Sarkozy: "I cannot stand Netanyahu. He is a liar."

Barack Obama and Nicolas Sarkozy caught on microphone criticising the Israeli PM.

Barack Obama and Nicolas Sarkozy caught on microphone criticising the Israeli PM.

You'd think politicians would have learnt to check whether their microphones were switched off, by now -- but apparently not.

The latest to be caught out are Nicolas Sarkozy, and Barack Obama, who were caught criticising Binyamin Netanyahu in a private conversation at the G20 summit -- unaware that this private exchange was being broadcast to a small group of journalists.

The gaffe took place during a frank exchange where Obama took Sarkozy to task for not warning him that France would backing Palestine's request for membership of the UN cultural heritage agency, Unesco. Referring to the Israeli prime minister, Sarkozy told Obama: "I cannot stand him. He's a liar." The US President responded: "You're fed up with him? I have to deal with him every day."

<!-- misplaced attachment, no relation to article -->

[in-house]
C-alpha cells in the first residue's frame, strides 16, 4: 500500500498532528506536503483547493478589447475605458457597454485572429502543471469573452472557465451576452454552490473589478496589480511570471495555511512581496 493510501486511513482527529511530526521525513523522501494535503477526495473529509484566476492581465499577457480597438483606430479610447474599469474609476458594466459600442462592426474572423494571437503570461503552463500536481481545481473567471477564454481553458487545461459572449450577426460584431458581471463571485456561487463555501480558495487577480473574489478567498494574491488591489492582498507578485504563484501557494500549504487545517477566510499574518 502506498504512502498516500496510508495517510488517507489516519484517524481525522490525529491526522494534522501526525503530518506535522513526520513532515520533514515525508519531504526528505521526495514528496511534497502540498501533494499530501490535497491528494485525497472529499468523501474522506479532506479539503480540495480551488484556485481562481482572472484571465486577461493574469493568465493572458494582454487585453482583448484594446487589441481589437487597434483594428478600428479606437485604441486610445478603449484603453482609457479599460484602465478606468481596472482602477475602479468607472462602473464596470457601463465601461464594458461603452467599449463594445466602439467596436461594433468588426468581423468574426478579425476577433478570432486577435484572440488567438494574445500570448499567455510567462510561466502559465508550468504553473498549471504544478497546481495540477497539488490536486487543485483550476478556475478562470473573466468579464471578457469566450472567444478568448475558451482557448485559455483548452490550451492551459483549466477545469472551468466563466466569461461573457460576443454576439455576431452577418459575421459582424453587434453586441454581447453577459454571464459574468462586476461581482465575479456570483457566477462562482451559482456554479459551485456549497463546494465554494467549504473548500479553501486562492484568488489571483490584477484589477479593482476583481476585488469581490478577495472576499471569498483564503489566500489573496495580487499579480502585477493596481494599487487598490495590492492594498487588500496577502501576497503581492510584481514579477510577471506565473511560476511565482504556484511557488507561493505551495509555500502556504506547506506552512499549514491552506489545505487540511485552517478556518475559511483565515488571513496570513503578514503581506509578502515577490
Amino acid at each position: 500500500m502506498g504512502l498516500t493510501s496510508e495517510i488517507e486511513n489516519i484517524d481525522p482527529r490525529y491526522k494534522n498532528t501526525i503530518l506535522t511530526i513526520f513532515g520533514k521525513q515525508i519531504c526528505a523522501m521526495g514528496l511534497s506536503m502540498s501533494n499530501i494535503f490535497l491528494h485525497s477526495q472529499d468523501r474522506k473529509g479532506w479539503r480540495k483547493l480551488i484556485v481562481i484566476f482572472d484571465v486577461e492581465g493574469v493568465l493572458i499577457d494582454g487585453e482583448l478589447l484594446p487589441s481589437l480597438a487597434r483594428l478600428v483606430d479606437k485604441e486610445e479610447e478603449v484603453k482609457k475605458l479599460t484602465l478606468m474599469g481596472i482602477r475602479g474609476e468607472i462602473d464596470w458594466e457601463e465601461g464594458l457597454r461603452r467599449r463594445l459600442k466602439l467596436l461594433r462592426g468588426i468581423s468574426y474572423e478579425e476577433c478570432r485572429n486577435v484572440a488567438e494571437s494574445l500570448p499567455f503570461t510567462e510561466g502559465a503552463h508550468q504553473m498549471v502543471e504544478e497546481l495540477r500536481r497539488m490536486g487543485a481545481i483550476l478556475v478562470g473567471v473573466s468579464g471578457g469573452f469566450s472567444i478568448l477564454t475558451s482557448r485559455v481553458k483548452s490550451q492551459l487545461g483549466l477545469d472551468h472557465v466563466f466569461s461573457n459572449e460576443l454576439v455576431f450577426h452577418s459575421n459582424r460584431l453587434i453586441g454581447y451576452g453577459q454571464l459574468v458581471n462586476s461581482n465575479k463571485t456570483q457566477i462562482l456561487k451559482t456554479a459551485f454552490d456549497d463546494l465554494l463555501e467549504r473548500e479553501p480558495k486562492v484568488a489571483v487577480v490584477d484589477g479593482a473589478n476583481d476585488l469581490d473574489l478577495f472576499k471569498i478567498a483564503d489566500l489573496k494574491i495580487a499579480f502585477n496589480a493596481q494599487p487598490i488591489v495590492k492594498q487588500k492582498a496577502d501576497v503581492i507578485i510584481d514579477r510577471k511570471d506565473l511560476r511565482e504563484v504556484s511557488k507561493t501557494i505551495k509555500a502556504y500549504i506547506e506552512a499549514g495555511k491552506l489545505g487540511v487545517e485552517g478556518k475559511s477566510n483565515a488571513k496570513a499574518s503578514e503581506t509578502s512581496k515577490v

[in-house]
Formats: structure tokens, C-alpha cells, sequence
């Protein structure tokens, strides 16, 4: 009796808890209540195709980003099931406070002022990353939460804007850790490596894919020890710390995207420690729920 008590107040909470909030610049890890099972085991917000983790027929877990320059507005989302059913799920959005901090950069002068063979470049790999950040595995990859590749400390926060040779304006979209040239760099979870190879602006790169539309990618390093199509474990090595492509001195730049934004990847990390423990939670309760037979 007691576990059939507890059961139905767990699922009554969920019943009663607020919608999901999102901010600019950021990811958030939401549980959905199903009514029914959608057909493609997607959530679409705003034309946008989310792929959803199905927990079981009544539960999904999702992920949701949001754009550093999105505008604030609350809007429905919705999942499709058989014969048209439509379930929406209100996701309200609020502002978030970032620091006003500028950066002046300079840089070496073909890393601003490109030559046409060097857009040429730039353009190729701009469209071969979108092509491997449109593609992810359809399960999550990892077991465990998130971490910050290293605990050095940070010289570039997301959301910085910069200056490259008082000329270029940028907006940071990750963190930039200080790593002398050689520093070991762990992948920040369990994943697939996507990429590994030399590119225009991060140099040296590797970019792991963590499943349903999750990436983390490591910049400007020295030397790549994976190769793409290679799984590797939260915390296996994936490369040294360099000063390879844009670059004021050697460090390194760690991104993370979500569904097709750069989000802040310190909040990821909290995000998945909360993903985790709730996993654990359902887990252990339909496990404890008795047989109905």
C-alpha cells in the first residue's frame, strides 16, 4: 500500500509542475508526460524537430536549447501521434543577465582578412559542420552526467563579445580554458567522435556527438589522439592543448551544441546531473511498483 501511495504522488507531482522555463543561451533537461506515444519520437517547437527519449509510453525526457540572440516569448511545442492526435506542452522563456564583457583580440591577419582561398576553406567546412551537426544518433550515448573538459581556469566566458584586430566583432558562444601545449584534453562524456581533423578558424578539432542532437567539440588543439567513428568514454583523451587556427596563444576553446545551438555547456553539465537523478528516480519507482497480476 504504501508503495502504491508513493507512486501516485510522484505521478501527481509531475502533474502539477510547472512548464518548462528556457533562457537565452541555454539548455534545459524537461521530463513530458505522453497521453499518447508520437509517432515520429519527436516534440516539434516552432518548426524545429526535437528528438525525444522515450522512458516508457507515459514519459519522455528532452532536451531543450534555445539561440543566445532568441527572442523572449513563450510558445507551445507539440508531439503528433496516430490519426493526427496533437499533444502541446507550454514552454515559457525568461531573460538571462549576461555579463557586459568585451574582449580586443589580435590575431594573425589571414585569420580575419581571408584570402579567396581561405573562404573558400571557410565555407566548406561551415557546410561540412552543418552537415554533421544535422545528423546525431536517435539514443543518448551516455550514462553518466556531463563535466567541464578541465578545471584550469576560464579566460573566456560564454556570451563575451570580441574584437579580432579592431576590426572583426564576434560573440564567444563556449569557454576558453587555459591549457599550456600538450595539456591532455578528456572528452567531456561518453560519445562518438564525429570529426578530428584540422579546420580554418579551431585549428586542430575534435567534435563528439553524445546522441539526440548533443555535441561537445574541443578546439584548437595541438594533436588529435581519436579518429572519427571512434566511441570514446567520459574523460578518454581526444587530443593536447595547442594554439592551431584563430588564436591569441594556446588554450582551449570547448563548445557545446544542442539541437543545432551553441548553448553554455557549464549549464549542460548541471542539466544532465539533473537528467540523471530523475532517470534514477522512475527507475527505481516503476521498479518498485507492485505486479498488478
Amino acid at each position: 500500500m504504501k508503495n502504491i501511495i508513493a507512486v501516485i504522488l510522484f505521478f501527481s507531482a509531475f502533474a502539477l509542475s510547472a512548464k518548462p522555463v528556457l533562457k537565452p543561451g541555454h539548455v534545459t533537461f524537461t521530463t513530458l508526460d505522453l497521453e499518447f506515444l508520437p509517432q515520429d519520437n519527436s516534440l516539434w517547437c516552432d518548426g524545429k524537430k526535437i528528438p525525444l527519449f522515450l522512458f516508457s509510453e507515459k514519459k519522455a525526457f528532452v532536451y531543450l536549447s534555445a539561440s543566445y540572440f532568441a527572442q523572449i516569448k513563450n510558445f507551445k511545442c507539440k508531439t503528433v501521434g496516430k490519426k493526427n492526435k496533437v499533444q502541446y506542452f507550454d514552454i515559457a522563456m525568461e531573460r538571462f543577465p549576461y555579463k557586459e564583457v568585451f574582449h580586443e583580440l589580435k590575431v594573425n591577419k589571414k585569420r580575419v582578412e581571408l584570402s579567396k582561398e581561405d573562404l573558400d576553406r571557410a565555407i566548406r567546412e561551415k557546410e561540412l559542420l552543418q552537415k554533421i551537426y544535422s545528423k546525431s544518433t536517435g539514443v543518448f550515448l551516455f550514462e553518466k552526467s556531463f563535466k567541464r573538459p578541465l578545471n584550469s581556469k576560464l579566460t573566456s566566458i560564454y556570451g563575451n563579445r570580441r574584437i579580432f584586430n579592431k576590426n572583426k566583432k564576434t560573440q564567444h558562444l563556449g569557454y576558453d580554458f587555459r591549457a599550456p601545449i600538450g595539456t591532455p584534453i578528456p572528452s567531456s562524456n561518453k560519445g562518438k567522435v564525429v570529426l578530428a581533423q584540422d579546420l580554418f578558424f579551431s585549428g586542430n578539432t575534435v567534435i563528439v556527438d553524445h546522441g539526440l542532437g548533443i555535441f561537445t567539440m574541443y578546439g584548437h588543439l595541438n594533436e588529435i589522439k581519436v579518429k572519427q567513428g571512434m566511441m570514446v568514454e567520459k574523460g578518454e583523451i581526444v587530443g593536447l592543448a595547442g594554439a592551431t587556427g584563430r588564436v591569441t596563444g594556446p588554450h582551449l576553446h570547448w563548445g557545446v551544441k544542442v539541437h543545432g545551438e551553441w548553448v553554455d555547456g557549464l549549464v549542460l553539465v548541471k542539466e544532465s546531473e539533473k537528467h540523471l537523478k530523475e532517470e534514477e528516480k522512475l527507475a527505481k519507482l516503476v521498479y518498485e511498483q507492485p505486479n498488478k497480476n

Apparently, neither leader realised that microphones that had been attached for a press conference were still switched on. The comments initially went unreported, until French website Arrêt Sur Images reported it today. A Reuters journalist, also present, confirmed this account.

 

Samira Shackle is a freelance journalist, who tweets @samirashackle. She was formerly a staff writer for the New Statesman.

Photo: Getty
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Cabinet audit: what does the appointment of Liam Fox as International Trade Secretary mean for policy?

The political and policy-based implications of the new Secretary of State for International Trade.

Only Nixon, it is said, could have gone to China. Only a politician with the impeccable Commie-bashing credentials of the 37th President had the political capital necessary to strike a deal with the People’s Republic of China.

Theresa May’s great hope is that only Liam Fox, the newly-installed Secretary of State for International Trade, has the Euro-bashing credentials to break the news to the Brexiteers that a deal between a post-Leave United Kingdom and China might be somewhat harder to negotiate than Vote Leave suggested.

The biggest item on the agenda: striking a deal that allows Britain to stay in the single market. Elsewhere, Fox should use his political capital with the Conservative right to wait longer to sign deals than a Remainer would have to, to avoid the United Kingdom being caught in a series of bad deals. 

Stephen Bush is special correspondent at the New Statesman. He usually writes about politics.